November 13, 2018
Havre Daily News
Two long-time acquaintances and collaboraters, even friends, faced off in this month’s general election and had some comments about modern campaigning, the negative turn it has taken and what – if anything – can be done about it.
Sen. Russ Tempel, R-Chester, and Havre Democrat Paul Tuss were talking about the campaign even before the interview in Havre started Sunday, commiserating about how to track down all of their campaign signs and how to get them removed.
With a few provisional ballots yet to be counted, the uncanvassed total in absentee and poll ballots gave Tempel the win by 139 votes in a very close race, 4,493-4,354.
Tuss congratulated Tempel Sunday on his victory.
But despite the close race, contrary to a flux of negative campaigning in the state – nearly $40 million was spent by political action committees, mostly in attack ads, in the U.S. Senate race in which incumbent Sen. Jon Tester, D-Mont., defeated Republican state Auditor Matt Rosendale and Libertarian Rick Breckenridge – neither Tempel nor Tuss attacked the other during their campaigns.
“Why would I do that?” Tempel asked. “He was a good candidate.”
Tempel said his focus during his campaign was on his voting record and what he would do if re-elected.
Tuss said he focused on the issues he wanted to focus on if elected, not on his opponent.
“In everything I did and everything I said, and I think Russ was the same way, I attempted to make sure this was an above-board race rather than a below-the-belt race.”
But both said the negative campaigning impacted them.
“When I went door to door, people were getting tired of the rhetoric from the fence, to the point where they almost were hostile to me because of that. It wasn’t because of Paul or myself,” Tempel said. ” … People saying, ‘What were you thinking?’ Well, it’s not me thinking like that.”
“As we got closer and closer and closer to the general election,” Tuss said, “I had people, when I walked up to the door – and I had never been there before – they just said, ‘Nope, were done. We don’t want to see another politician we don’t want to hear about another politician.'”
Tuss said he hasn’t seen mudslinging in local races, but there are two answers – organizations are sending out mailers without being coordinated with the candidates.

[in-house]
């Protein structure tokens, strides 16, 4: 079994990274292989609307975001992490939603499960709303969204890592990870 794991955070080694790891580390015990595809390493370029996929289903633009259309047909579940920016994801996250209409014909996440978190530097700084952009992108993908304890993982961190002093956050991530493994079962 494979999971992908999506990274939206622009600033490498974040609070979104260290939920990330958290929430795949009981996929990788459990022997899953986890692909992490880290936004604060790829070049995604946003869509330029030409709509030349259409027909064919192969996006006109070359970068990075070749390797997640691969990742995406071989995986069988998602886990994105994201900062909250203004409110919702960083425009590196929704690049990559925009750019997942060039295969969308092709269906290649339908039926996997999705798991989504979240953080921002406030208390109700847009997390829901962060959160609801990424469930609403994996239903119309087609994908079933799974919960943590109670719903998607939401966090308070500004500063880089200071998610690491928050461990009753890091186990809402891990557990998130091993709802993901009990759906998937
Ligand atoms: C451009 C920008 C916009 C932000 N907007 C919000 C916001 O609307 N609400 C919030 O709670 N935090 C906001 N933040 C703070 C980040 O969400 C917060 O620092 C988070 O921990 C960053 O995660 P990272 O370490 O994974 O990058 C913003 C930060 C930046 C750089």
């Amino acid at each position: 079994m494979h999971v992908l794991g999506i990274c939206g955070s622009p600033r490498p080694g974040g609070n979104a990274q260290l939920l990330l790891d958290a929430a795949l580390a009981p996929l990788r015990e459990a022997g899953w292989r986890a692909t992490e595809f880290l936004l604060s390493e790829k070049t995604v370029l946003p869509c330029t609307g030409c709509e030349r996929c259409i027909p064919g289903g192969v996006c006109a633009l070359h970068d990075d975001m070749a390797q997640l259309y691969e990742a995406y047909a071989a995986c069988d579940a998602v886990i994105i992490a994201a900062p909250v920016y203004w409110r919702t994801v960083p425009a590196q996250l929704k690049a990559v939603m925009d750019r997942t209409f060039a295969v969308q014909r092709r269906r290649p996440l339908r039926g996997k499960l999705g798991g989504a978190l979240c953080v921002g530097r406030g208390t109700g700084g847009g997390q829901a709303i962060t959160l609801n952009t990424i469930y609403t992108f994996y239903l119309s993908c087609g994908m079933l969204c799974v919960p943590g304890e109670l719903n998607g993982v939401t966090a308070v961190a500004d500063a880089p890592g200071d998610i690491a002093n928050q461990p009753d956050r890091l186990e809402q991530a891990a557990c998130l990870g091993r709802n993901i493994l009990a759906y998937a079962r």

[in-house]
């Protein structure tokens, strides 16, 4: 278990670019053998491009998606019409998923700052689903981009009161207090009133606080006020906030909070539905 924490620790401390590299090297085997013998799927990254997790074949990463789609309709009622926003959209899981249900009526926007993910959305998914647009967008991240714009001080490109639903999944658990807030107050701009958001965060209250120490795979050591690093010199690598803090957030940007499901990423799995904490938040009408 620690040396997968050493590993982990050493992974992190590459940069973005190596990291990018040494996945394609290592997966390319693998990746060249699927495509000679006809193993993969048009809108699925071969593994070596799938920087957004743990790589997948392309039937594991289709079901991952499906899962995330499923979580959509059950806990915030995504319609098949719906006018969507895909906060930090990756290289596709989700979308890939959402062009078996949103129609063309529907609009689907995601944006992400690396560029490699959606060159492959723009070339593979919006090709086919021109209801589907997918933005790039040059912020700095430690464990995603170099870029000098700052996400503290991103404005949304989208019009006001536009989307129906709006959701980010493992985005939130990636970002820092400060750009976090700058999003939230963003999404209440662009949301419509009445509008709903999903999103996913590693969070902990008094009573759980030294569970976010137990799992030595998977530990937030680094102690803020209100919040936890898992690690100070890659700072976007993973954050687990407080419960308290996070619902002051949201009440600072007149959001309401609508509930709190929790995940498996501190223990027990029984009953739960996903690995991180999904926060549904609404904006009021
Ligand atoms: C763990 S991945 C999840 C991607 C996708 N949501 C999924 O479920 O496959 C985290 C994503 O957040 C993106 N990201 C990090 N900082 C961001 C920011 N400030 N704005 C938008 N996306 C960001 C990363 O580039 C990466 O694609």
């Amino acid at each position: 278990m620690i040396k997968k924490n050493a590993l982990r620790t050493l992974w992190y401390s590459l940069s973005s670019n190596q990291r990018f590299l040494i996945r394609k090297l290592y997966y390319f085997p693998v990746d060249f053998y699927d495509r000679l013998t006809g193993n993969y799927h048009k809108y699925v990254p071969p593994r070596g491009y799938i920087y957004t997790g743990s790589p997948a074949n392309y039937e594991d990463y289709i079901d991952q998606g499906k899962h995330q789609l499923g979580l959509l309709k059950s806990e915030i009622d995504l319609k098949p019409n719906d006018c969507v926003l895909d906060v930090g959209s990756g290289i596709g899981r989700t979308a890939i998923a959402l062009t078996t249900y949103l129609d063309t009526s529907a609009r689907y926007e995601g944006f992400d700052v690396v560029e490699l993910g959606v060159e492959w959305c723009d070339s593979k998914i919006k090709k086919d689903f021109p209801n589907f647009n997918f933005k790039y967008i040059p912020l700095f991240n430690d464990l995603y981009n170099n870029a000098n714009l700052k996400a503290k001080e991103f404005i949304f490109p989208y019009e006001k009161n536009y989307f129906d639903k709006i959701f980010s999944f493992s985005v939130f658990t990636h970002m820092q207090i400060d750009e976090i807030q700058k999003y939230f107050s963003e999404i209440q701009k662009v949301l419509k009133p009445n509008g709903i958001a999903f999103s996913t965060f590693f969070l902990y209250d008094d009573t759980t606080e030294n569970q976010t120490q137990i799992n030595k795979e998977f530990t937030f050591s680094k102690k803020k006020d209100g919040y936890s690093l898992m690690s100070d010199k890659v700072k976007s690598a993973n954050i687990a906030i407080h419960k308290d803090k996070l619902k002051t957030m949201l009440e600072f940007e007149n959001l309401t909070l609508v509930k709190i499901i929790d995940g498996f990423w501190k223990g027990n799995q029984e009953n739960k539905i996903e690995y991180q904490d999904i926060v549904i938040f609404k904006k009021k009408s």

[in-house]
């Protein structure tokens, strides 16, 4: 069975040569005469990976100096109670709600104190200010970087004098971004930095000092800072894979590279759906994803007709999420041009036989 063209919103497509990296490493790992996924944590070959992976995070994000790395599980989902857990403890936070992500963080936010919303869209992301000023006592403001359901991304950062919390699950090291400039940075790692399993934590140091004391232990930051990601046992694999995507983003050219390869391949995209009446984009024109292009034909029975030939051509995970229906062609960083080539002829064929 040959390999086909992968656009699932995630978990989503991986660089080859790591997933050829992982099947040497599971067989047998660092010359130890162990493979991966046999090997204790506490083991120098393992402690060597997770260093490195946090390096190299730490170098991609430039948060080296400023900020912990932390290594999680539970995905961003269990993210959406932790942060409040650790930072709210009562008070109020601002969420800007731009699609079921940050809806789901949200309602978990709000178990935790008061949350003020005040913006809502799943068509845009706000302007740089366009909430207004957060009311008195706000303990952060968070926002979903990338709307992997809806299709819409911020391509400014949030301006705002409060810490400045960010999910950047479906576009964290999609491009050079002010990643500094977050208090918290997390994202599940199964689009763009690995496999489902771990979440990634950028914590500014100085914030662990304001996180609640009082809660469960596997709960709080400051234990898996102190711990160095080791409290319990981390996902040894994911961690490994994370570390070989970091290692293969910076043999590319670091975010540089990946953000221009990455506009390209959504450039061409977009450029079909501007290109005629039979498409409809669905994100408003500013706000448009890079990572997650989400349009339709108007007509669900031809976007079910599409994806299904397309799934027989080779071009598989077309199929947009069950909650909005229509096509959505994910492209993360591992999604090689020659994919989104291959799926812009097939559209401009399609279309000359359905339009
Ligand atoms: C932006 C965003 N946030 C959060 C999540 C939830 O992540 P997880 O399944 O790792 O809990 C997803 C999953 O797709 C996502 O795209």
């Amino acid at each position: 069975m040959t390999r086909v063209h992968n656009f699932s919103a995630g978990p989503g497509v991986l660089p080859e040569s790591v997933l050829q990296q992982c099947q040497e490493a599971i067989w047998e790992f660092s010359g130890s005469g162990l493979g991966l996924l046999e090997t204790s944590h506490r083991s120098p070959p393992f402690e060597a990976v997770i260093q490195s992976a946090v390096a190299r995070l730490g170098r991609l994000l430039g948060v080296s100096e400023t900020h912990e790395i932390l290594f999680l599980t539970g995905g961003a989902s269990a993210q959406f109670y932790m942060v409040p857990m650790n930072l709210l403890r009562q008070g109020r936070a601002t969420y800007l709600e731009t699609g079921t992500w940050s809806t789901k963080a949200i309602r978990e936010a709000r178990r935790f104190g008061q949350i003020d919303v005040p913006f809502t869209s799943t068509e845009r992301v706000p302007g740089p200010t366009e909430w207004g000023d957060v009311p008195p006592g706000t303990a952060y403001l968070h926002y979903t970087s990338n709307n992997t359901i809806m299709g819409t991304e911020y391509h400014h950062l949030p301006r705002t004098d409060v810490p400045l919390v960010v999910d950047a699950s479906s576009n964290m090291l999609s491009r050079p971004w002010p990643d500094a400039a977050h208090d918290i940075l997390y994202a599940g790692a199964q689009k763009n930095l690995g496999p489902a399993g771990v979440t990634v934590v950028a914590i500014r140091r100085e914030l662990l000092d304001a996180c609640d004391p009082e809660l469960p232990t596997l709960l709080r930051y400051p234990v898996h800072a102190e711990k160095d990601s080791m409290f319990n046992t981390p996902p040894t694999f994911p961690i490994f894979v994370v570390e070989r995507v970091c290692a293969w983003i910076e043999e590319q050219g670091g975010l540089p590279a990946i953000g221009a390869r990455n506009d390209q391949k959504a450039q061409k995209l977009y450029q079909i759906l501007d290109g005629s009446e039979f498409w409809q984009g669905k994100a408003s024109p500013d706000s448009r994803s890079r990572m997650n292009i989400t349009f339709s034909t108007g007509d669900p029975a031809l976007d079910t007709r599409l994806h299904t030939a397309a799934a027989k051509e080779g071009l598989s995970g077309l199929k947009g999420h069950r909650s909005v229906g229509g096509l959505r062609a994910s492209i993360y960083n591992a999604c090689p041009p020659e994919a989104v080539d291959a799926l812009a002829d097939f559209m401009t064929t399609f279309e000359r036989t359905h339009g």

“You don’t look like Nancy Pelosi,” Tempel said.
PACS sent out mailers in the SD 14 race attacking the candidates, for example, comparing Tuss to Democratic U.S. Sen. Chuck Schumer and Rep. Nancy Pelosi, or talking about Tempel siding with big business instead of working for his constituents.
“They did it on both sides,” Tuss said. “I think what happens is you have organizations out there statewide trying to sling mud when local candidates are just trying to get their message out. And I don’t think people really appreciate it.
“I was as surprised as anybody when I saw it in the mailbox,” he added.
“Well, if you go into the post office, the trash cans are just piled with it,” Tempel said. “Are they worth sending out?”
Tuss said a problem is the people receiving the mailers don’t know who sent them.
He said he was trying to get his message out, but people received mailers attacking Tempel’s voting record – which surprised him as much as Tempel – but the people don’t know that and think he is now slinging mud.
The conservative PACs apparently thought it would help Tempel, Tuss said, to equate him with Nancy Pelosi – “Yeah, that was bizarre,” Tempel said – but he thinks it doesn’t help.
“They must think that it works, but I don’t think people at the local level appreciate it, I really don’t,” he said. “I haven’t heard one person say, ‘Oh, I wish there would be more negative campaigning.'”
But the two agreed that not much can be done.
“It’s not going to go away,” Tempel said. “I’d like it to.”
Tuss said that, with the U.S. Supreme Court Citizens United decision equating campaigning to free speech, including for corporations, and an increasing conservative U.S. Supreme Court in place, not much can be done.
“It’s the law of the land,” he said.
Tempel said even if people tried to change things, it probably would continue.
“They’d find ways around it,” he said.
He did say one thing that might help would be to limit outside expenditures to the amount raised in the district of the race.
Tuss said he would like to see public campaign financing as it is done in some other countries, which would limit the amount of money used.
He said he thinks the mudslinging will continue, but Montanans want it to stop. He saw that during his campaign, he added.
“An overarching concern that became apparent to me when I went door-to-door … was people are sick and tired of politics as usual and people are sick and tired of how hyper-partisan the national politics has become,” Tuss said.
“You know, Russ and I can disagree, but we can do it agreeably,” he added. ” … I’m not sure Russ and I see eye-to-eye on everything, but the truth of the matter is, is that you can have legitimate differences of opinion without being enemies of one another. And I think that people legitimately want that to be the politics of, at least, Montana. Because they don’t see that on a national level. It’s a mudslinging contest back there.”